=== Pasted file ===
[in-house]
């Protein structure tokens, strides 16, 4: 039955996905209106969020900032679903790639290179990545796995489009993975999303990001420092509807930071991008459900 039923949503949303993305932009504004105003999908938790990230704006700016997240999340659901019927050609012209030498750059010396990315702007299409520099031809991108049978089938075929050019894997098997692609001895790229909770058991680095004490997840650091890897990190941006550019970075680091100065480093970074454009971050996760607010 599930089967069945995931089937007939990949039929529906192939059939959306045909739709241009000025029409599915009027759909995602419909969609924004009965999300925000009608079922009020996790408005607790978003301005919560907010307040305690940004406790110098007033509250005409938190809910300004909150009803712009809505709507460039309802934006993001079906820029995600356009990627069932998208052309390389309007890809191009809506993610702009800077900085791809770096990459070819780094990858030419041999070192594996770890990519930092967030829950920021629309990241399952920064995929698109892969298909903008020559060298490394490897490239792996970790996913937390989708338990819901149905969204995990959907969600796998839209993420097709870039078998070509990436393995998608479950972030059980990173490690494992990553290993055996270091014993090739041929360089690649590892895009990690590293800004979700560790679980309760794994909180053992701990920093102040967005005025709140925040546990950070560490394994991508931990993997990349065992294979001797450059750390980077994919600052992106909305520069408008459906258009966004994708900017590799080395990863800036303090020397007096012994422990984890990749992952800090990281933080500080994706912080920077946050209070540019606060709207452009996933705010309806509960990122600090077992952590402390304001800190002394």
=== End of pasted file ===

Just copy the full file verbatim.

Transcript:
[in-house]
């Protein structure tokens, strides 16, 4: 039955996905209106969020900032679903790639290179990545796995489009993975999303990001420092509807930071991008459900 039923949503949303993305932009504004105003999908938790990230704006700016997240999340659901019927050609012209030498750059010396990315702007299409520099031809991108049978089938075929050019894997098997692609001895790229909770058991680095004490997840650091890897990190941006550019970075680091100065480093970074454009971050996760607010 599930089967069945995931089937007939990949039929529906192939059939959306045909739709241009000025029409599915009027759909995602419909969609924004009965999300925000009608079922009020996790408005607790978003301005919560907010307040305690940004406790110098007033509250005409938190809910300004909150009803712009809505709507460039309802934006993001079906820029995600356009990627069932998208052309390389309007890809191009809506993610702009800077900085791809770096990459070819780094990858030419041999070192594996770890990519930092967030829950920021629309990241399952920064995929698109892969298909903008020559060298490394490897490239792996970790996913937390989708338990819901149905969204995990959907969600796998839209993420097709870039078998070509990436393995998608479950972030059980990173490690494992990553290993055996270091014993090739041929360089690649590892895009990690590293800004979700560790679980309760794994909180053992701990920093102040967005005025709140925040546990950070560490394994991508931990993997990349065992294979001797450059750390980077994919600052992106909305520069408008459906258009966004994708900017590799080395990863800036303090020397007096012994422990984890990749992952800090990281933080500080994706912080920077946050209070540019606060709207452009996933705010309806509960990122600090077992952590402390304001800190002394």